Is there plastic in your blood? BBC News Review

Is there plastic in your blood? BBC News Review


A recent study published in the journal Environment International found plastic particles in blood samples in 80% of people tested.

The effects of microplastics in the body aren’t known – but researchers said the new results areconcerning and that microplastics could damage human cells.

Neil and Roy look at the vocabulary used in the headlines about this story.

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Video chapters:
0:00 – Introduction
0:28 – Story
1:26 – Headline 1: Tiny particles of plastic have been detected in human blood for the very first time. They can’t be filtered out
4:50 – Headline 2: ‘Extremely concerning’: Nearly 80% of people’s blood may contain microplastics – key risks
7:55 – Headline 3: Adverse health effects of micro- and nanoplastic particles in food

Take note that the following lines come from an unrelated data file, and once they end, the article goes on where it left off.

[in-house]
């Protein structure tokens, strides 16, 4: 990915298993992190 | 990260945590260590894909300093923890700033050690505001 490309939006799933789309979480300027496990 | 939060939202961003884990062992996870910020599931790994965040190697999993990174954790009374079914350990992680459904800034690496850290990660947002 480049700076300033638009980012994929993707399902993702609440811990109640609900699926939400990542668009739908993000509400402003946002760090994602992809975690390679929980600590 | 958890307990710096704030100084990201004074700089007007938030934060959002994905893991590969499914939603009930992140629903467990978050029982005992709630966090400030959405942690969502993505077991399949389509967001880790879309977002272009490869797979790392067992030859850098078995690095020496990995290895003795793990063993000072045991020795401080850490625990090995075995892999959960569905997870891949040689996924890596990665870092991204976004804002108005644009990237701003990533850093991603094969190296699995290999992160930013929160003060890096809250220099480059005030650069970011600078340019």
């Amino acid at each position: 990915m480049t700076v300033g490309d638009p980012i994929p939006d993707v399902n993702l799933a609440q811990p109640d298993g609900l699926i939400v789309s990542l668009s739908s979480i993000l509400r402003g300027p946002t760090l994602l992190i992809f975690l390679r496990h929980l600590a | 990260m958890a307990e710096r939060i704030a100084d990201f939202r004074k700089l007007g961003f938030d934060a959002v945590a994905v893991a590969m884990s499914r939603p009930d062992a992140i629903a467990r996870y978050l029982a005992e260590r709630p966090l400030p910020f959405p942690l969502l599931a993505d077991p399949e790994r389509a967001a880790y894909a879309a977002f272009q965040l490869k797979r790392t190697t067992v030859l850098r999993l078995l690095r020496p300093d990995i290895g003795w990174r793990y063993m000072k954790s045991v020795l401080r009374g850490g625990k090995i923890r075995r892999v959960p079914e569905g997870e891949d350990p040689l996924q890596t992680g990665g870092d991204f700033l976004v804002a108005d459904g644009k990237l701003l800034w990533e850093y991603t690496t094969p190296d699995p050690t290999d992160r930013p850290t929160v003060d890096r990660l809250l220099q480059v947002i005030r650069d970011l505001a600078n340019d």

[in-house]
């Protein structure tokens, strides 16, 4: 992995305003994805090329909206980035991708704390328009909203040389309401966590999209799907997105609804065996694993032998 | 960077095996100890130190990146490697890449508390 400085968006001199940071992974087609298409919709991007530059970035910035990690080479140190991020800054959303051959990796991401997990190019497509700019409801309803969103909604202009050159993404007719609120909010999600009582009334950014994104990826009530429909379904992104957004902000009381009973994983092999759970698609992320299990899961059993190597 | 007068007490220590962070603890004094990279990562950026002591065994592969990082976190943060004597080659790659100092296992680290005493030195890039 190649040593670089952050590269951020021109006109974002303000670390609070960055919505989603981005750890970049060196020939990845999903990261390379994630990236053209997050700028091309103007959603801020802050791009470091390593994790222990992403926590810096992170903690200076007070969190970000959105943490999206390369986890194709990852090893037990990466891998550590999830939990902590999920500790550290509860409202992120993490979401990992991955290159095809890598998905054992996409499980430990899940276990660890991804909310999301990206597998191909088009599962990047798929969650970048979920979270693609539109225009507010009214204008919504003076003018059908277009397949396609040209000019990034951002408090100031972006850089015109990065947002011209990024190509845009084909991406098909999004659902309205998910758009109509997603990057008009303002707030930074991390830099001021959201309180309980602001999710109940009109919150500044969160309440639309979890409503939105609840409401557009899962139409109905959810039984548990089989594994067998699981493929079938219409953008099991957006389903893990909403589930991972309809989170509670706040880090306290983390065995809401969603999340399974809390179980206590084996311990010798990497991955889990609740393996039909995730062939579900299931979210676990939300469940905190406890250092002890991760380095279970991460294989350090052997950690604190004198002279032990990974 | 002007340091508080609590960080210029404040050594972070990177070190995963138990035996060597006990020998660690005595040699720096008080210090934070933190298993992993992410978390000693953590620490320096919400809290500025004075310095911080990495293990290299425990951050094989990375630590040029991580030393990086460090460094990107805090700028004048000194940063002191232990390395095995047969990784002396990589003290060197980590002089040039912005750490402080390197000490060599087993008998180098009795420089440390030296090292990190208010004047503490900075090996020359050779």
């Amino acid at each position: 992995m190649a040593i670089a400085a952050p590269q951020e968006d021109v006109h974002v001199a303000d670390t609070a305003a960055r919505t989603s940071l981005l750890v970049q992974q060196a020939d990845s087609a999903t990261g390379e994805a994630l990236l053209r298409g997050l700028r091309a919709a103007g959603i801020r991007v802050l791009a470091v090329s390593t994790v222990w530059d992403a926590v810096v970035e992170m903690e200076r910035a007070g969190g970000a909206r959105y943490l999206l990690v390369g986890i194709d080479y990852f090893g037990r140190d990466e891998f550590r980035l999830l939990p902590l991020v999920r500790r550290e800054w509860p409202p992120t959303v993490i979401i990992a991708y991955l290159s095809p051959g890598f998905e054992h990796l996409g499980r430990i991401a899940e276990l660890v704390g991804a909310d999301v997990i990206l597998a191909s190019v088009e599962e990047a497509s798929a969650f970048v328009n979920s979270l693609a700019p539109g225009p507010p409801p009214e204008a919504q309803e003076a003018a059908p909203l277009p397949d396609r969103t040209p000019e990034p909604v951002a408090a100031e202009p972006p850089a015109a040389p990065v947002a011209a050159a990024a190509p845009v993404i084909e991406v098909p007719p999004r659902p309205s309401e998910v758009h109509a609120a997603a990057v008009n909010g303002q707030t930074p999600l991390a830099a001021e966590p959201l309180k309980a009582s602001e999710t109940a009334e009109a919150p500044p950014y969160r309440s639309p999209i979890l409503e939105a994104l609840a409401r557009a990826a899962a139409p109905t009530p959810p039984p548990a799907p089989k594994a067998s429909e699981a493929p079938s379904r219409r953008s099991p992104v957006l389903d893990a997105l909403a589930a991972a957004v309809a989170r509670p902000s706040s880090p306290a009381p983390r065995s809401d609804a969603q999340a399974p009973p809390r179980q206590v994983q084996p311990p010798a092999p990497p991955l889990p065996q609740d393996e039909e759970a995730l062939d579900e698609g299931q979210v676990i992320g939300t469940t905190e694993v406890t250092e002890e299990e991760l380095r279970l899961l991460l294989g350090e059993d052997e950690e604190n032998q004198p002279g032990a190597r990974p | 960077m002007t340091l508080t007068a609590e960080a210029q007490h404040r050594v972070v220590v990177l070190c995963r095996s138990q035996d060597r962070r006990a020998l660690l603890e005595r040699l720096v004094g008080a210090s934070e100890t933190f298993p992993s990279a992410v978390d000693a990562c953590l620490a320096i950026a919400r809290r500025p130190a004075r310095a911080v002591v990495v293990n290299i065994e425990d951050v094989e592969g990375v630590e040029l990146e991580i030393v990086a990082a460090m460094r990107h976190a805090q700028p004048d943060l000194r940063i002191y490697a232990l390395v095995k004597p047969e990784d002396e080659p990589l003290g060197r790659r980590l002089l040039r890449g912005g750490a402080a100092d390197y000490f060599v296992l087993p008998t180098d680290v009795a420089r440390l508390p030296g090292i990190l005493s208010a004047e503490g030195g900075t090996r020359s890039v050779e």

10:19 – Language summary

Key words and phrases

filtered out
removed completely

We tried to filter out the background noise in the video edit.
The survey decided to filter out people from lower age groups as they weren’t important to the findings.

key risks
most significant potential dangers

The potentially faulty steering was seen as a key risk.
I thought his key points in the speech weren’t important.

adverse effects
negative and harmful consequences

The adverse effects of the new medication will be studied.
Due to adverse weather conditions, no trains will be running.

To download the audio and a transcript and test your understanding, go to our website:

#learnenglish #newsreview #plastic #lifestyle #health #vocabulary

This news story originally appeared at Health News - on 13 October 2022